If You’re Plagued by Suspiciousness and Mistrust, You Could Have This Disorder

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Personality disorders affect the way a person thinks, acts, perceives events, and interacts with others. NBC News states that 1 in 5 Americans has a personality disorder; this may include narcissistic, borderline, bipolar disorder, dependent or avoidant personality disorder, and more. One disorder that isn’t talked about as often is paranoia personality disorder (PPD) – if you’re experiencing these symptoms and they are significantly distressing you and causing you difficulty in your day to day life, you may want to seek the help of a health care professional.

Known for being grounded in excessive distrust and paranoia, this disorder causes people to rarely confide in others and misinterpret harmless events as malicious. For example, a person with this disorder may interpret the actions of someone else as being threatening or demeaning, when there is really no reason to think this. Psychology Today notes that people with PPD do not lost their sense of touch with reality, but they often deny their own negative feelings towards others. A person with PPD’s worst fear is being exploited or betrayed, even if a person has proven time and time again that they are trustworthy.

Self-sufficiency is often crucial for those with PPD, as they do not want to rely on someone else in fear they might betray them. The following are some examples of scenarios that may involve a person with PPD:

  • Accusing a partner of being unfaithful even when there is no reason to believe this
  • Being suspicious of doctors and refusing to take medication because of this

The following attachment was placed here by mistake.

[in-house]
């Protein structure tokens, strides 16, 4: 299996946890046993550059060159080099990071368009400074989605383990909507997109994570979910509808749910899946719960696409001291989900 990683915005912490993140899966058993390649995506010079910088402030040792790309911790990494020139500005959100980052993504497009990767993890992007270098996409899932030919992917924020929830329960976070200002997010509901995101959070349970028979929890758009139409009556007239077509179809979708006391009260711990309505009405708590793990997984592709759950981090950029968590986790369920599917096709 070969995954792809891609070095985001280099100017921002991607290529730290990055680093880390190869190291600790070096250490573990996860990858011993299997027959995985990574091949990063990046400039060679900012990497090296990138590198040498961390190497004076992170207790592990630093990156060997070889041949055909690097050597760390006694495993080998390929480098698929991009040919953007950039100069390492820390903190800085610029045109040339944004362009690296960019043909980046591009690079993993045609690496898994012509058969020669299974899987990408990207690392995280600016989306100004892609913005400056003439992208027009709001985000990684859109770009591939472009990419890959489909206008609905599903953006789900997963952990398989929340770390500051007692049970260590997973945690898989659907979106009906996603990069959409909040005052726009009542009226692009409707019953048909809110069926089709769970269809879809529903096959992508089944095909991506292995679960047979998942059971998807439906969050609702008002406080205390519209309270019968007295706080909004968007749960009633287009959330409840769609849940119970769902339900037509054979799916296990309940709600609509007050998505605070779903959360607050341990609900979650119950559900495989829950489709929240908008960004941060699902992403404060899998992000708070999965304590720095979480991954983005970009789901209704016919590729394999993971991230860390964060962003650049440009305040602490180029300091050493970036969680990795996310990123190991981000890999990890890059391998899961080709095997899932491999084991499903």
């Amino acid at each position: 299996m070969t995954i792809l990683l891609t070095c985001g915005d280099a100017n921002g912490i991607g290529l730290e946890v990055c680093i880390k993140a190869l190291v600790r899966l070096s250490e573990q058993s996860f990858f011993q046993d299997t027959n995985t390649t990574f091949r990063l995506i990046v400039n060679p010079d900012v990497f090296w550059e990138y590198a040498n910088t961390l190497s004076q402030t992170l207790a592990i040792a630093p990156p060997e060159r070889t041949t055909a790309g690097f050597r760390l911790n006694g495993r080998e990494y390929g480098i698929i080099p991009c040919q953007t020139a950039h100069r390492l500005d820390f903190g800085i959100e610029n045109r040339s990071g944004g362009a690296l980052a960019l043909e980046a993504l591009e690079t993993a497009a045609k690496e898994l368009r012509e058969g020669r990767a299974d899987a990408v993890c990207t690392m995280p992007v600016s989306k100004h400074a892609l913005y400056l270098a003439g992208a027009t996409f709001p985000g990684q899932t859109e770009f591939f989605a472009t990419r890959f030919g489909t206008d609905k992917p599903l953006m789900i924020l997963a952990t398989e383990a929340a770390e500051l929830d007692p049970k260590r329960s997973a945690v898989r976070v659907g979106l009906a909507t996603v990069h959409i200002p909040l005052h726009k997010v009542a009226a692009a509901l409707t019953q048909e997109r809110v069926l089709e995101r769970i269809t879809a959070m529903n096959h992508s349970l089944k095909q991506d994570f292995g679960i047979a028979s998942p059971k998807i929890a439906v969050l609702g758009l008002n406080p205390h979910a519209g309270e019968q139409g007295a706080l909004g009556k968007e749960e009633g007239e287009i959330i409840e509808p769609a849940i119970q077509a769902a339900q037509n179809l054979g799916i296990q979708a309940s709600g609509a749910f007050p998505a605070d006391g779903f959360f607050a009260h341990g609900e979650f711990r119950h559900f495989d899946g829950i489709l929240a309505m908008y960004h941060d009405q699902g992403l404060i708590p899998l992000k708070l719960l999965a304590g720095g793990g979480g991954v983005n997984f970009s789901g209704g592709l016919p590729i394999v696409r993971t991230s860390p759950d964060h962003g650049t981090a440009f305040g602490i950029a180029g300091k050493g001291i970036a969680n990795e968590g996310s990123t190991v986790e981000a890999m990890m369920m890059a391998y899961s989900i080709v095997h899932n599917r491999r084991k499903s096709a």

• Blaming others for negative events in one’s life
  • Having a tendency to take legal actions against others
  • Experiencing difficulty understanding humor and interpreting the jokes as threatening or harmful
  • Constantly worrying that the government is listening to phone calls or watching through cameras

Thus, the symptoms of PPD are marked by suspicion, unjustified doubts, reluctance to confide in others, perceiving attacks on personal character, bearing grudges, and more. Friends and family of a person with PPD may have difficulty connecting and maintaining a relationship due to these intense fears.

If you believe you may have this disorder, the first step is to obtain a diagnosis from a licensed health care professional. Once you’ve done this, you can seek treatment, which often involves cognitive behavioral therapy, a form of therapy that helps people change old, negative thought patterns into newer, healthier, productive ones. It’s never too late to seek help, and there are many people ready to support you in your journey to recovery.






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